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Common appearances after Vaccination

Category: Infectious Diseases

For a day or two nothing unusual
should appear. A few days after that, if it succeeds regularly, the skin
will become red, then a pimple will form, and on the pimple a little
vesicle or blister which may be plainly seen on the fifth or sixth day. On
the eighth day the blister (vesicle) is, or should be, plump, round,
translucent, pearly white, with a clearly marked edge and a depression in
the center; the skin around it for about half an inch is red and swollen.
This vesicle and the red, inflamed circle about it (called the areola) are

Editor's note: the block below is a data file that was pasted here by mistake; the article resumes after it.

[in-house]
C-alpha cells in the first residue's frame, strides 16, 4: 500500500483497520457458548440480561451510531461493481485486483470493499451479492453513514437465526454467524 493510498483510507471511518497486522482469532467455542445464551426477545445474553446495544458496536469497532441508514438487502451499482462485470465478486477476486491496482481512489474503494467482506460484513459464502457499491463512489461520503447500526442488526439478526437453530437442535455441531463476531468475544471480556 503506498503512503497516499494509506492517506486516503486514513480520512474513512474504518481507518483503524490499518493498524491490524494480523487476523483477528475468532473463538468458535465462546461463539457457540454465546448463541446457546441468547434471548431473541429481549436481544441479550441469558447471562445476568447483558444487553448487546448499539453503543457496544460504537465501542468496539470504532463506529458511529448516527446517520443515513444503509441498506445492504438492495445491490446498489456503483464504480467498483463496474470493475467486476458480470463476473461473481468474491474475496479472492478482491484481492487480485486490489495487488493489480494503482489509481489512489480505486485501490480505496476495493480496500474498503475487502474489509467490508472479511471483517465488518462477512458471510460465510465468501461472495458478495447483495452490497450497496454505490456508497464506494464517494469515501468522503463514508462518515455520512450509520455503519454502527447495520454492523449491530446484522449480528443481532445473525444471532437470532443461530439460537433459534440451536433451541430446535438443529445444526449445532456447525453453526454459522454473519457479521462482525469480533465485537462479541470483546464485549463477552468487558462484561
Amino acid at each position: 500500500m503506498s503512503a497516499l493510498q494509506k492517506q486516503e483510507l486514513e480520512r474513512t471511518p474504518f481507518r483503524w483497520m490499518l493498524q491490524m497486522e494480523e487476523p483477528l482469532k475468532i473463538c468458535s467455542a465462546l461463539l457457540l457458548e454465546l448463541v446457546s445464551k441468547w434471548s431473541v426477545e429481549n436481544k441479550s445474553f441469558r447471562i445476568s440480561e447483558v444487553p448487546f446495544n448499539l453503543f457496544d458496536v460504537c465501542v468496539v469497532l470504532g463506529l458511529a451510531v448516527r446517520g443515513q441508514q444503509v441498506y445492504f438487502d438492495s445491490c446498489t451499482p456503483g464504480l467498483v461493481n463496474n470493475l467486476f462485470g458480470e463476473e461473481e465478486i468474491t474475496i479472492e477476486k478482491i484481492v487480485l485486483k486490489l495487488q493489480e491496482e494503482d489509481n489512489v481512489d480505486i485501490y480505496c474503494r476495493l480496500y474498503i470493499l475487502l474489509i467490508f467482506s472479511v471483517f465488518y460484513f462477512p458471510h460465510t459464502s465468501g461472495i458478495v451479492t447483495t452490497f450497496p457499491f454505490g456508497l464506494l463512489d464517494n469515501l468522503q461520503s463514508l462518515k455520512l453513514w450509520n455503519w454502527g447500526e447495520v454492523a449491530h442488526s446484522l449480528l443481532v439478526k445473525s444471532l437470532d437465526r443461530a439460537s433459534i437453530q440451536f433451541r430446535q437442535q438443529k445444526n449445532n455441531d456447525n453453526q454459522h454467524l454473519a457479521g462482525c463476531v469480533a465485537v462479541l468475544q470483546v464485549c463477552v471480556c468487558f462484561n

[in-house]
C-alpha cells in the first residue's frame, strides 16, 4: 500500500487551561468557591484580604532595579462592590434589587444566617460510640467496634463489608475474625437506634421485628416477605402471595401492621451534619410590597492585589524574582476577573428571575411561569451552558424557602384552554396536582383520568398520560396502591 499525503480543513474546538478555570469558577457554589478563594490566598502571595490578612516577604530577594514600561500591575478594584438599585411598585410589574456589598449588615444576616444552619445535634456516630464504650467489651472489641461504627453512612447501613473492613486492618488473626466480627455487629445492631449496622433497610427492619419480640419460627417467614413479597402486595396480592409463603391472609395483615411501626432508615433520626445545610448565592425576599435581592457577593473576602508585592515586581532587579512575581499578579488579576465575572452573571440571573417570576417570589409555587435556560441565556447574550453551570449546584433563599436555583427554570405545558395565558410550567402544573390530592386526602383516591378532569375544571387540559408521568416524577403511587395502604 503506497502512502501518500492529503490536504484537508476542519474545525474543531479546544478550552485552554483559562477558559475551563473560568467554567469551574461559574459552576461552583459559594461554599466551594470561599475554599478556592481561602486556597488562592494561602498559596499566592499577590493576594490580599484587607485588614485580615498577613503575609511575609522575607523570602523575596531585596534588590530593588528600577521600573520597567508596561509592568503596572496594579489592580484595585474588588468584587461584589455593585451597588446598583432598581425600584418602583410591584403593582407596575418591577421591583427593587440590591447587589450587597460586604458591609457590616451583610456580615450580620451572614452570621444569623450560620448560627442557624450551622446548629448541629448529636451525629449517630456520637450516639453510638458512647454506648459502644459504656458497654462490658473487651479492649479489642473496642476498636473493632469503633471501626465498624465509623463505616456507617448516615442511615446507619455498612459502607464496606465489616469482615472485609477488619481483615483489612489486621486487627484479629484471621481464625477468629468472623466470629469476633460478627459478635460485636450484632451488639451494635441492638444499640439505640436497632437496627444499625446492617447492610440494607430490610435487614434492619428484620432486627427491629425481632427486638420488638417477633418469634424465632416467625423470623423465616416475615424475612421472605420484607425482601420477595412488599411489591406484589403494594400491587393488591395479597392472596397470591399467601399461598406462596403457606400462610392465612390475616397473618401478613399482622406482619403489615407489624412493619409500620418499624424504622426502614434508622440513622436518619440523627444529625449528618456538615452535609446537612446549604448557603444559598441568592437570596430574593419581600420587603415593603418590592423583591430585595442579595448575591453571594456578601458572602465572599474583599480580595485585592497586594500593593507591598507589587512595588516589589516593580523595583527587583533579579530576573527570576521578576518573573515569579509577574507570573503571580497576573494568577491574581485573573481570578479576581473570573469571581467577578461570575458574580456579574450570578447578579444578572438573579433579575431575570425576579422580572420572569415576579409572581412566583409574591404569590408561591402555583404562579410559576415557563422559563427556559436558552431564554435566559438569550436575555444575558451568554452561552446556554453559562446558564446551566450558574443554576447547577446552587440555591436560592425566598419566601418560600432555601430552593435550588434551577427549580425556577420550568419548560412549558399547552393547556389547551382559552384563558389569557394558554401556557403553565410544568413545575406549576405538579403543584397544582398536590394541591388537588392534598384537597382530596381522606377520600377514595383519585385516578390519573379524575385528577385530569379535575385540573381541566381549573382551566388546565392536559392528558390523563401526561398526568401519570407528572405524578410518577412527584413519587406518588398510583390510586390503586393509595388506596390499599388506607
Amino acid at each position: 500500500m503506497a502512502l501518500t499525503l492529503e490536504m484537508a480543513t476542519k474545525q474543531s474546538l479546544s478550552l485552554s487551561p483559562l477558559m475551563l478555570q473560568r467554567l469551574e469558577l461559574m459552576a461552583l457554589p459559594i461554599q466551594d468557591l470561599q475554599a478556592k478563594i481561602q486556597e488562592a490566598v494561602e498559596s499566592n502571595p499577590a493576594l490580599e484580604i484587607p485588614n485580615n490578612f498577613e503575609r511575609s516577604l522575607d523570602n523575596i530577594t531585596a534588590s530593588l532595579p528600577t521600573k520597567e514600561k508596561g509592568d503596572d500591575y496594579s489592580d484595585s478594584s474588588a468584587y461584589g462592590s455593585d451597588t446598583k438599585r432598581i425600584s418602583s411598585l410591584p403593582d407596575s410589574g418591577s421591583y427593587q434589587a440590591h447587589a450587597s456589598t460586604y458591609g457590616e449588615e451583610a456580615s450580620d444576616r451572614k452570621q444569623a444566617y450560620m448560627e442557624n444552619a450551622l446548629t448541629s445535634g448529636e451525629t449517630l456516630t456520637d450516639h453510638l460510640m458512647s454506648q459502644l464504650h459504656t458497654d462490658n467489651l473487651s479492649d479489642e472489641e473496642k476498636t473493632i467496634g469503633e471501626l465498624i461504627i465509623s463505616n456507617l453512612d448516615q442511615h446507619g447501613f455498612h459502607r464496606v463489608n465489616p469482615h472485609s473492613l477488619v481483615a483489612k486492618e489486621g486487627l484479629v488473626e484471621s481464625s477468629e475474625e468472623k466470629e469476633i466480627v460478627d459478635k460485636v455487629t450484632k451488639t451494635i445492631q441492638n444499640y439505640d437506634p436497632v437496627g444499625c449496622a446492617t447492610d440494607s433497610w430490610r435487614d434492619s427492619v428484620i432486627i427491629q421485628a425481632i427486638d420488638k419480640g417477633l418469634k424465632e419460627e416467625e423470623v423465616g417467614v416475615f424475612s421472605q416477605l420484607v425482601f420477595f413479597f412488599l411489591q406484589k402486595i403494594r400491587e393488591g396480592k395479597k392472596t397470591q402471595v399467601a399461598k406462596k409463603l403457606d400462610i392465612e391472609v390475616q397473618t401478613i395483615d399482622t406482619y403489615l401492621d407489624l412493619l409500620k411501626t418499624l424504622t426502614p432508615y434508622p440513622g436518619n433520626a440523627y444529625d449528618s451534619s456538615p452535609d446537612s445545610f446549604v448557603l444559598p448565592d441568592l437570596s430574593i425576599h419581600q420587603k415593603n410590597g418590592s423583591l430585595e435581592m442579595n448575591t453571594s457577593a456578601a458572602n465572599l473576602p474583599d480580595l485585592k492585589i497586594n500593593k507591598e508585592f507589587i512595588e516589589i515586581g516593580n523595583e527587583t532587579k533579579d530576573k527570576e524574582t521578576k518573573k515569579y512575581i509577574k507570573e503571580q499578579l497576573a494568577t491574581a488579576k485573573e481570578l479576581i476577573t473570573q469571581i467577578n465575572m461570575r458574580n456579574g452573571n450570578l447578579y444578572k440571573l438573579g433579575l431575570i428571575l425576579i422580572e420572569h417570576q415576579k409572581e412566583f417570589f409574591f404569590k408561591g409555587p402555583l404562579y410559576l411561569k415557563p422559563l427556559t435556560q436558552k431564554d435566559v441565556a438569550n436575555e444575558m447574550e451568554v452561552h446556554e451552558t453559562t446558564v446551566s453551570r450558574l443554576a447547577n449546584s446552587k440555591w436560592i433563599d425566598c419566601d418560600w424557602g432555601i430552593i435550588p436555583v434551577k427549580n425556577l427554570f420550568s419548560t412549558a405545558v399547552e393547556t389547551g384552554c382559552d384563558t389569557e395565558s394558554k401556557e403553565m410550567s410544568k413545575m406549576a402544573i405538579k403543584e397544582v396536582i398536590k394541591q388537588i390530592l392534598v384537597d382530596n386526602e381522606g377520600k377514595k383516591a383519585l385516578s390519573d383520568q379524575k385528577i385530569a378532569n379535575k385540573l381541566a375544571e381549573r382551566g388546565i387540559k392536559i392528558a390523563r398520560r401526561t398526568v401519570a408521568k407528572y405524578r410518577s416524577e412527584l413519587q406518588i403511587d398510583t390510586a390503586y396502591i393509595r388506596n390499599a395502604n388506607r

the two points which prove the vaccination to be successful. A rash, and
even a vesicular eruption, sometimes comes on the child's body about the
eighth day, and lasts about a week; he may be feverish, or may remain
quite well. The arm may be red and swollen down as far as the elbow, and
in the adult there will usually be a tender or swollen gland in the
arm-pit, and some disturbance of sleep for several nights. The vesicle
dries up in a few days more, and a crust forms which becomes of a brownish
mahogany color, and falls off from the twentieth to the twenty-fifth day.
In some cases the several appearances described above may be delayed a day
or two. The crust or scab will leave a well-marked, permanent scar.

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